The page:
A Child’s Alienation from a Parent
What causes a child to become alienated from a coParent? Dr. Richard A. Warshak, psychologist and author, speaks about this topic.
“Nearly all childhood emotional and behavior problems are multi-layered, and parent-child conflicts are no exception,” Warshak explains on his site. “The favored parent’s negative influence is the most obvious ingredient in cases where children unreasonably reject a parent.”
Other reasons in which a child may alienate a parent and alienate them include
- the situation of the family, past and present;
- the personality of the child, affecting the way they feel; and
- the way the child sees the parent react to the child’s rejection of them.
“In some families, children are more apt to align with a parent who has been historically less available or whose love the children view as more tenuous and contingent upon their undiluted loyalty (defined as sharing the parent’s negative view of the other parent),” says Warshak. In other words, one reason that some children choose to alienate a parent is because they are trying to establish or maintain a strong(-er) relationship with the parent they don’t already have a strong relationship. To show their love or loyalty to that parent, they will adopt that parent’s negative view of the other parent.
In other instances, children will align with the parent they have a stronger relationship with and alienate the other parent, and, as Warshak explains, this doesn’t happen without the preferred parent’s implicit or explicit endorsement: “With very few exceptions, when children relate well to one parent, but irrationally reject the other, the children identify with the favored parent’s negative view of the other parent,” Warshak said. “If it were not for the favored parent’s cooperation with, and often approval and encouragement of, the children’s rejection of the other parent, the parent-child conflict would not become and remain severely impaired.”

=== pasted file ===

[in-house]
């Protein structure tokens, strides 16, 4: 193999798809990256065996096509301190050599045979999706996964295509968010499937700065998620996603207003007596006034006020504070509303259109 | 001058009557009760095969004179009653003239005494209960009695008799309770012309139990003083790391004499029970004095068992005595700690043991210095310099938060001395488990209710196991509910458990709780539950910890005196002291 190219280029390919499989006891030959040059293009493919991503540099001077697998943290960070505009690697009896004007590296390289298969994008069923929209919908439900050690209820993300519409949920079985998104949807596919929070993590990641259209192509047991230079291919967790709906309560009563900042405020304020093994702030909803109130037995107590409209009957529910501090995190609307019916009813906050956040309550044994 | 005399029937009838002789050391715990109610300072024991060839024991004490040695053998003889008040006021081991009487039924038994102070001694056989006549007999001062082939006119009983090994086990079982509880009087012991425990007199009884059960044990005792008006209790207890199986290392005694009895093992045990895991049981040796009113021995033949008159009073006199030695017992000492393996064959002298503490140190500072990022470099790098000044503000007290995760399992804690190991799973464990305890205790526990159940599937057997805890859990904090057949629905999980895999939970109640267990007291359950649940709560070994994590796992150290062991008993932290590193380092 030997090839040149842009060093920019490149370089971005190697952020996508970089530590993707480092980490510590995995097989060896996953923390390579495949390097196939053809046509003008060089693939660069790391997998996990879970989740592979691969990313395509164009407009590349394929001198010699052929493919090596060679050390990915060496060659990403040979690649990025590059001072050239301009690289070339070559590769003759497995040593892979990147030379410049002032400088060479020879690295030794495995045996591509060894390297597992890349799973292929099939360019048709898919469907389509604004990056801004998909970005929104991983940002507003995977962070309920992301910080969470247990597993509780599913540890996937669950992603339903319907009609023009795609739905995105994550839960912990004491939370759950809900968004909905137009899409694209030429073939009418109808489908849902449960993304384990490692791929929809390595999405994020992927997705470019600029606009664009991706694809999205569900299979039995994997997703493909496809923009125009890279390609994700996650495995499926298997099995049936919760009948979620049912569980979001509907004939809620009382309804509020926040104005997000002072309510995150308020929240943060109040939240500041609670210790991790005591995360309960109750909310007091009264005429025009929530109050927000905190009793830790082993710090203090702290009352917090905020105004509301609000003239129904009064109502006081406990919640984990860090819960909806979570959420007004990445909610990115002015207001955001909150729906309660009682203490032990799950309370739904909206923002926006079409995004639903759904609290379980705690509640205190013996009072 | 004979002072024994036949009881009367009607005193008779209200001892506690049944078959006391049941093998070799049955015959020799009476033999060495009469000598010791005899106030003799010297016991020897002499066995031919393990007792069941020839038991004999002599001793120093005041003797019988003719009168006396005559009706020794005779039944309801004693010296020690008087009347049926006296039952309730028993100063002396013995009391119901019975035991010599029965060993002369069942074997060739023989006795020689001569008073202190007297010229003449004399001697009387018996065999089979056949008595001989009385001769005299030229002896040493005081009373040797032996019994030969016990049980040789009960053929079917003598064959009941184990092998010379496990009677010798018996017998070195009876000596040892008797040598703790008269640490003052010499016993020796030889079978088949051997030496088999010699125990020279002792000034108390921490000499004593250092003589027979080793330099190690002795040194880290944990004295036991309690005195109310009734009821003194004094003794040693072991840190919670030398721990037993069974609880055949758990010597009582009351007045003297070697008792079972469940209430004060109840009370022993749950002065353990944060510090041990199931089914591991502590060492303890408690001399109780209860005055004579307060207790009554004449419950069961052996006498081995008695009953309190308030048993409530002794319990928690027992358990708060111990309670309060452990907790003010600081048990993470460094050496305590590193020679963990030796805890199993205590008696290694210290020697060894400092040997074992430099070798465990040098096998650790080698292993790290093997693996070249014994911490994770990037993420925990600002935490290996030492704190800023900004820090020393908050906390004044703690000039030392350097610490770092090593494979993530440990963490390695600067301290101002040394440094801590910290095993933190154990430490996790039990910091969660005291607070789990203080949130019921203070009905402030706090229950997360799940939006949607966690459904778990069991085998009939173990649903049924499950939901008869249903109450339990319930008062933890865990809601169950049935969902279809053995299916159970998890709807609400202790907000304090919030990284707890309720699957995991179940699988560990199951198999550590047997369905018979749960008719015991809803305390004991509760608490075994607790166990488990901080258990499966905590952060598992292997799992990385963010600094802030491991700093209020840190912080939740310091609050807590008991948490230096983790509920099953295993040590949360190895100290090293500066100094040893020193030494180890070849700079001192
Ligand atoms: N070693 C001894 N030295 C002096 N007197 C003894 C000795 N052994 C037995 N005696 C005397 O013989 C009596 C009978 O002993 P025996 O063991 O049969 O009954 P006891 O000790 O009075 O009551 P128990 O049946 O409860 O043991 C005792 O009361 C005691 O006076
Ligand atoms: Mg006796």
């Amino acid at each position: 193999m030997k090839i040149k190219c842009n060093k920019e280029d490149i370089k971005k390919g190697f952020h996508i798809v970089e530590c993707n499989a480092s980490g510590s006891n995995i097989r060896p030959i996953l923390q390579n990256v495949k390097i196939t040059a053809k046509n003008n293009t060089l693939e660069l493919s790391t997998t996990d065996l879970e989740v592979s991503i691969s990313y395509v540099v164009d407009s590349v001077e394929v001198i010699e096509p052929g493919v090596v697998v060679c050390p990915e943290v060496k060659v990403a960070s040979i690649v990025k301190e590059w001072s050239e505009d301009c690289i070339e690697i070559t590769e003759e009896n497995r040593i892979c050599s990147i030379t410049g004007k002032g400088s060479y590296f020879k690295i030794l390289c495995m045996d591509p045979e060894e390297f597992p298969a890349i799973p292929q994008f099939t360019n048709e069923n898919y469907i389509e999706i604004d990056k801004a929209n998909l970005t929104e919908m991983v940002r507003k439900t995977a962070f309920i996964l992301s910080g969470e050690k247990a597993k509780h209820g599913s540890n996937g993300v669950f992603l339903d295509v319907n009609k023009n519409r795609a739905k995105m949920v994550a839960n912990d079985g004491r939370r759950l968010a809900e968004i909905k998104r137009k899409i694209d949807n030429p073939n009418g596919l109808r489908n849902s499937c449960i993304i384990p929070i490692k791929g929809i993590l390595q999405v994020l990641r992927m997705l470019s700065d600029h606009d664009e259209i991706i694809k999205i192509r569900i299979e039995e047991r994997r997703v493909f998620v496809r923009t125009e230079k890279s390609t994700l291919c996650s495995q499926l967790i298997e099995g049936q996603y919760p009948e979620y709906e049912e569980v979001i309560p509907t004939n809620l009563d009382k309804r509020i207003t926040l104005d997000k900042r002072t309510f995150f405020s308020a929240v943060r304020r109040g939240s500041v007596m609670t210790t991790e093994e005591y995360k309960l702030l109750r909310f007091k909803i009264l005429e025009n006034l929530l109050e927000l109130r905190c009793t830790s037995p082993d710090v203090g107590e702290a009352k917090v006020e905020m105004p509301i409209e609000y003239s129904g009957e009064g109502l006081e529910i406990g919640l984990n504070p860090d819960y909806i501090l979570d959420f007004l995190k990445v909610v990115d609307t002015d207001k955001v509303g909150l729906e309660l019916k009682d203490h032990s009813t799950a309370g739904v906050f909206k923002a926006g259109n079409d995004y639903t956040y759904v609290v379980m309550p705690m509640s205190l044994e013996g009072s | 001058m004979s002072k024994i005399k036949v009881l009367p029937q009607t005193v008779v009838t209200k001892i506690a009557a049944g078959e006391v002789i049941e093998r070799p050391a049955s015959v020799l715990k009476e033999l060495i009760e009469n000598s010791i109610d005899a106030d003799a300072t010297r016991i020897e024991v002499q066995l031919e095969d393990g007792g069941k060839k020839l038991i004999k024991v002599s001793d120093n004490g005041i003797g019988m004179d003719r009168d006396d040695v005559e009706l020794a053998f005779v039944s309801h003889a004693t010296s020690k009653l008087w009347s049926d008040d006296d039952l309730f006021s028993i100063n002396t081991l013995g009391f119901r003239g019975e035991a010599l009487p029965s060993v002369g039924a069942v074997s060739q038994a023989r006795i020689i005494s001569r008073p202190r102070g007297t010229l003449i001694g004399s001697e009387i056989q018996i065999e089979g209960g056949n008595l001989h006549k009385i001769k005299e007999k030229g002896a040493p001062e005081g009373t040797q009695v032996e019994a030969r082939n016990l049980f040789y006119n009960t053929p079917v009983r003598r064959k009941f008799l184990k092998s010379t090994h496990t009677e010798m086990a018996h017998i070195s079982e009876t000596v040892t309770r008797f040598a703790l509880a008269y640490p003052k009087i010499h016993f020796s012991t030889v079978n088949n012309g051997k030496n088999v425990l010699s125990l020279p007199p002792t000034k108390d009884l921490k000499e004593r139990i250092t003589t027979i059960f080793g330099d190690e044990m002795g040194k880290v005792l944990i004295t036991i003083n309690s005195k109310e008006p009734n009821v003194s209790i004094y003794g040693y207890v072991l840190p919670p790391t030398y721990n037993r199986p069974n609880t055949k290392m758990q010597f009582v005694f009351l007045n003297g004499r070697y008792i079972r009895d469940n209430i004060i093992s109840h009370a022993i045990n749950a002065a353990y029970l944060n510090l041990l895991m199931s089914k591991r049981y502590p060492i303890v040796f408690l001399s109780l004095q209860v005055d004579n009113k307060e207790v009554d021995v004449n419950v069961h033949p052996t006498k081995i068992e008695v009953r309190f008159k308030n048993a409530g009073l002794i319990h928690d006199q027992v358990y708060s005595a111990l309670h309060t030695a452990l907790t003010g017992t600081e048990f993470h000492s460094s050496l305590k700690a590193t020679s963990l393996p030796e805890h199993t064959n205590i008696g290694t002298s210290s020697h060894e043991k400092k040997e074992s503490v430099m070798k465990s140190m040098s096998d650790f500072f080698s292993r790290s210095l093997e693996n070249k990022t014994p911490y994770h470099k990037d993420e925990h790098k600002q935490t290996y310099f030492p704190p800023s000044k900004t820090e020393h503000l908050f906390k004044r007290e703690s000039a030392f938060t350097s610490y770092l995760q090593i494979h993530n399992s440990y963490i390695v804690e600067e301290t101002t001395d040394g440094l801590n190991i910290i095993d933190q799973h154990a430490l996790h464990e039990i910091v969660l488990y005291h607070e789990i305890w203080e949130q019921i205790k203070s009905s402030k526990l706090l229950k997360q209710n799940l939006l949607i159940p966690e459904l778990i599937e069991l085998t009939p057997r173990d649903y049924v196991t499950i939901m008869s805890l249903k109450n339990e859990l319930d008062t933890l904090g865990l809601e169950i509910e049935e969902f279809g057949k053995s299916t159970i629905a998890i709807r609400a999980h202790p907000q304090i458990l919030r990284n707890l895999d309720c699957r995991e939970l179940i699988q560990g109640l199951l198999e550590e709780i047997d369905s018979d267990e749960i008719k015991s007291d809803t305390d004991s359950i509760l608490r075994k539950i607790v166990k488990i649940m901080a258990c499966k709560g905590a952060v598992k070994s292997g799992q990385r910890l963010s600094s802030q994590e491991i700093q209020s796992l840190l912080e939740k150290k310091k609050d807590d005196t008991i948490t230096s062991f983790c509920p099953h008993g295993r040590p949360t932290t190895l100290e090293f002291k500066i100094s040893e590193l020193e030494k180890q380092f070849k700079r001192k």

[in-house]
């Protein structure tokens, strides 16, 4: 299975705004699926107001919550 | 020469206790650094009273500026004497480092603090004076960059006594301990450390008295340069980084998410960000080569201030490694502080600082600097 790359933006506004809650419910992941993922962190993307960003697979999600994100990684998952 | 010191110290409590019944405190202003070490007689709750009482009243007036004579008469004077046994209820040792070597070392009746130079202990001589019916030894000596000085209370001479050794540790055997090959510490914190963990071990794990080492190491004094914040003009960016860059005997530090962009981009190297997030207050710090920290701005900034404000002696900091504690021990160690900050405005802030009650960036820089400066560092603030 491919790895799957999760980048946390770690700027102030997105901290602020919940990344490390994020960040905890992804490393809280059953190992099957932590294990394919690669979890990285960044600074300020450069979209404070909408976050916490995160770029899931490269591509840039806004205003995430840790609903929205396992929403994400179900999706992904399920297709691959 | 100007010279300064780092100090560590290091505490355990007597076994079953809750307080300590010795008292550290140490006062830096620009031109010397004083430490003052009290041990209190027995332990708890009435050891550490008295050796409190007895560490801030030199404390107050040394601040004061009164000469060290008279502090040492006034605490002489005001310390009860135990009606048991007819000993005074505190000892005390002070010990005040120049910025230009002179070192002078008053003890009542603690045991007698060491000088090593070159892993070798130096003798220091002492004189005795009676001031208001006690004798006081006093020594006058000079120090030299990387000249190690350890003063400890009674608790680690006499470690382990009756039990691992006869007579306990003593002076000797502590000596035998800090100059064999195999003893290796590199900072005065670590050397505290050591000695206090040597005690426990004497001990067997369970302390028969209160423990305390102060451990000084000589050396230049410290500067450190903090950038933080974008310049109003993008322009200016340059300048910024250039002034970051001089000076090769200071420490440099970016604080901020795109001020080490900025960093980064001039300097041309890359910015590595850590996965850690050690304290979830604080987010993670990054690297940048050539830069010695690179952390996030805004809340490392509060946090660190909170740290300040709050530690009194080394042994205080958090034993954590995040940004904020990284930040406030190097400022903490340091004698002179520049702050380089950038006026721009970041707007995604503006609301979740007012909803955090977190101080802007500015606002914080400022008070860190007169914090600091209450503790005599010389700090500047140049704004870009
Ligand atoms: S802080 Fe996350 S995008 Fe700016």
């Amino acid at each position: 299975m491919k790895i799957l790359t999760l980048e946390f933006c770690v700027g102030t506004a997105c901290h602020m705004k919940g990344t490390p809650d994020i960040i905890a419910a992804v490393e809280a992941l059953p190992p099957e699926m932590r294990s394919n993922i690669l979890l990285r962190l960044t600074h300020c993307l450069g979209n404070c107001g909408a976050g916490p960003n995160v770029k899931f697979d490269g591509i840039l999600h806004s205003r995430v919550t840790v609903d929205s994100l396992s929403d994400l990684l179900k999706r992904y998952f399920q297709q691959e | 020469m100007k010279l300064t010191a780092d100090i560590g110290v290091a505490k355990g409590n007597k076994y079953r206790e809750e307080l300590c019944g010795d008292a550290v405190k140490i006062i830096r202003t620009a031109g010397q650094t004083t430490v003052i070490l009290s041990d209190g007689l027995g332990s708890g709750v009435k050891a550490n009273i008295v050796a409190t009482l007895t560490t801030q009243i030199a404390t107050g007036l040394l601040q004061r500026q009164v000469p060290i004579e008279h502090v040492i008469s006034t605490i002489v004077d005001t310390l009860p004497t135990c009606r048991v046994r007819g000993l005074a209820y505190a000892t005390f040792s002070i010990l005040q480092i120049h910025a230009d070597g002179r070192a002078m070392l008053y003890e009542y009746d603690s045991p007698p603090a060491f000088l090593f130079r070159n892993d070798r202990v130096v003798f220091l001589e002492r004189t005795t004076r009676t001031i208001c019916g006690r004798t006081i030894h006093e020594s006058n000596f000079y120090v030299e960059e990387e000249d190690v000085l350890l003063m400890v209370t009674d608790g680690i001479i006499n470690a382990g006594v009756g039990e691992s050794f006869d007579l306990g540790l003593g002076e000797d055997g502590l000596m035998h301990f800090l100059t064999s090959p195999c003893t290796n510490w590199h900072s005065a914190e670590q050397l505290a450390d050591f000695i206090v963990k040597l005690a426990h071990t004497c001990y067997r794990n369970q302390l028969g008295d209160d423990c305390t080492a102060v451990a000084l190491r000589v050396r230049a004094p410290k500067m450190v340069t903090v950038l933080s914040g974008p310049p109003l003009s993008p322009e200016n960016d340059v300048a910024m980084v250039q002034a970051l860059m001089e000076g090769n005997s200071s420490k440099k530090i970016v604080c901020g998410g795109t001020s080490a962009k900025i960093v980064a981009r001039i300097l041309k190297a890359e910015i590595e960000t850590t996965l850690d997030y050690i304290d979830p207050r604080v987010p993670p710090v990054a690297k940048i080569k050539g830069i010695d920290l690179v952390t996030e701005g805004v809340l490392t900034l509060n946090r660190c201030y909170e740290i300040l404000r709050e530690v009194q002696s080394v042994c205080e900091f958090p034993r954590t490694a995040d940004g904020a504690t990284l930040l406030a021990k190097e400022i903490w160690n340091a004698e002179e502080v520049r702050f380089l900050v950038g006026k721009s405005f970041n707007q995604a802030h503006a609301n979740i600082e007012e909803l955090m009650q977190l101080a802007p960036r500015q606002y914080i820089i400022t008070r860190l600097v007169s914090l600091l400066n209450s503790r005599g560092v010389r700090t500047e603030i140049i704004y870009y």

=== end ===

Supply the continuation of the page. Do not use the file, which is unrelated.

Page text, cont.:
In both cases, it is the parents’ negative view of the other that leads children to alienate the other parent. Parents should understand the importance of keeping their emotions of anger under control in front of the child. The child sees one parent being upset at the other coParent and will behave accordingly.
“Some parents, though, are so blinded by rage and a wish to punish their former partner that they lose sight of their children’s need to love and be loved by both parents,” Warshak explained. “Some parents promote their children’s alienation because they believe that they are the superior parent and that the children can get by without the other parent. When for vindictive or narcissistic motives, alienating parents act in a manner that can erase the other parent from the children’s lives and leave their children with only one parent with whom they feel comfortable giving and receiving love.”
Children should not be placed into a fight aimed at the other parent. coParents should try their hardest to focus on the positive aspects of the other parent and teach those to their children. If not, the children who witness, learn, and take in the feelings of hate, experience parental alienation. Later, they may experience emotional, cognitive, and behavioral issues.
“They pull away from a formerly loved mother or father, and often an entire extended family, leaving the rejected relatives puzzled over what they might have said or done that caused a total rupture in relations,” Warshak said.
Overall, coParents need to look at the big picture. We do not want to teach our child to hate someone who loves them – the other coParent.
Dr. Richard A. Warshak, psychologist and author, offered insight to this piece.
CoParenter also recognizes that in real cases of abuse, child and or family violence, that what looks like alienating is actually protection. Often abusers will claim alienation in an effort to shift to victim blaming. We at coParenter do not condone or tolerate abuse of any kind.